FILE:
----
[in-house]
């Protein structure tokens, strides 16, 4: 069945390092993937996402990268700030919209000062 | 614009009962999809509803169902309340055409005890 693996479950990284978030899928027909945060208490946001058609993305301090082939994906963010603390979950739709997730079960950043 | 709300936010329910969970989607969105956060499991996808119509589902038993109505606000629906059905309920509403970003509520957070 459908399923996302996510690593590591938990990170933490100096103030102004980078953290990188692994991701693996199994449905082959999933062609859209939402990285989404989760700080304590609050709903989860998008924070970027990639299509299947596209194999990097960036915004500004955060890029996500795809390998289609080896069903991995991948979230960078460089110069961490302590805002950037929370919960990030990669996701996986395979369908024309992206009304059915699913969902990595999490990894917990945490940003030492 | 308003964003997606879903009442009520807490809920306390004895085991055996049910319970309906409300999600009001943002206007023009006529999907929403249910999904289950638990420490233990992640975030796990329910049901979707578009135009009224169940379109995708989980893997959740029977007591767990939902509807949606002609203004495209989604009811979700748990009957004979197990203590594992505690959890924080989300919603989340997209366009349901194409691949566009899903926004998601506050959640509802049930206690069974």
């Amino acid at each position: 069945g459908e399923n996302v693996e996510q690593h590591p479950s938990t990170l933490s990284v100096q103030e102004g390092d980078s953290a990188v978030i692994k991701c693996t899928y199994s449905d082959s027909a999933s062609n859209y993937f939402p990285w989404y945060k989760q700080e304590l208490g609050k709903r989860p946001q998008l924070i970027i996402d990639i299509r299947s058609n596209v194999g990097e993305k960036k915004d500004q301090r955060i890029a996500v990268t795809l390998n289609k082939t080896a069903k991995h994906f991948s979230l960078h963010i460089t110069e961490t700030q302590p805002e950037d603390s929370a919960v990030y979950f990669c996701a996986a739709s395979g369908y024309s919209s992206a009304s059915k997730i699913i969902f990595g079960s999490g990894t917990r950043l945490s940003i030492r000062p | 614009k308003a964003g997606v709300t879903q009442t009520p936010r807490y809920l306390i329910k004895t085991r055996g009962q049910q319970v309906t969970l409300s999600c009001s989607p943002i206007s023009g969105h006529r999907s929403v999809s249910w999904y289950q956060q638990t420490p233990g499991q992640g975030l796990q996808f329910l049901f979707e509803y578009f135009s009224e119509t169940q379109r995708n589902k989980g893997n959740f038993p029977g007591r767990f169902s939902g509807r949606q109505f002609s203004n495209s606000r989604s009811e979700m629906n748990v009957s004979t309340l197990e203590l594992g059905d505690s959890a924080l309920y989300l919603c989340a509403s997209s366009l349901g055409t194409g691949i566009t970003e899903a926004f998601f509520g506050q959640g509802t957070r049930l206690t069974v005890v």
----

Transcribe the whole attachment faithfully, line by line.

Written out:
[in-house]
């Protein structure tokens, strides 16, 4: 069945390092993937996402990268700030919209000062 | 614009009962999809509803169902309340055409005890 693996479950990284978030899928027909945060208490946001058609993305301090082939994906963010603390979950739709997730079960950043 | 709300936010329910969970989607969105956060499991996808119509589902038993109505606000629906059905309920509403970003509520957070 459908399923996302996510690593590591938990990170933490100096103030102004980078953290990188692994991701693996199994449905082959999933062609859209939402990285989404989760700080304590609050709903989860998008924070970027990639299509299947596209194999990097960036915004500004955060890029996500795809390998289609080896069903991995991948979230960078460089110069961490302590805002950037929370919960990030990669996701996986395979369908024309992206009304059915699913969902990595999490990894917990945490940003030492 | 308003964003997606879903009442009520807490809920306390004895085991055996049910319970309906409300999600009001943002206007023009006529999907929403249910999904289950638990420490233990992640975030796990329910049901979707578009135009009224169940379109995708989980893997959740029977007591767990939902509807949606002609203004495209989604009811979700748990009957004979197990203590594992505690959890924080989300919603989340997209366009349901194409691949566009899903926004998601506050959640509802049930206690069974």
């Amino acid at each position: 069945g459908e399923n996302v693996e996510q690593h590591p479950s938990t990170l933490s990284v100096q103030e102004g390092d980078s953290a990188v978030i692994k991701c693996t899928y199994s449905d082959s027909a999933s062609n859209y993937f939402p990285w989404y945060k989760q700080e304590l208490g609050k709903r989860p946001q998008l924070i970027i996402d990639i299509r299947s058609n596209v194999g990097e993305k960036k915004d500004q301090r955060i890029a996500v990268t795809l390998n289609k082939t080896a069903k991995h994906f991948s979230l960078h963010i460089t110069e961490t700030q302590p805002e950037d603390s929370a919960v990030y979950f990669c996701a996986a739709s395979g369908y024309s919209s992206a009304s059915k997730i699913i969902f990595g079960s999490g990894t917990r950043l945490s940003i030492r000062p | 614009k308003a964003g997606v709300t879903q009442t009520p936010r807490y809920l306390i329910k004895t085991r055996g009962q049910q319970v309906t969970l409300s999600c009001s989607p943002i206007s023009g969105h006529r999907s929403v999809s249910w999904y289950q956060q638990t420490p233990g499991q992640g975030l796990q996808f329910l049901f979707e509803y578009f135009s009224e119509t169940q379109r995708n589902k989980g893997n959740f038993p029977g007591r767990f169902s939902g509807r949606q109505f002609s203004n495209s606000r989604s009811e979700m629906n748990v009957s004979t309340l197990e203590l594992g059905d505690s959890a924080l309920y989300l919603c989340a509403s997209s366009l349901g055409t194409g691949i566009t970003e899903a926004f998601f509520g506050q959640g509802t957070r049930l206690t069974v005890v």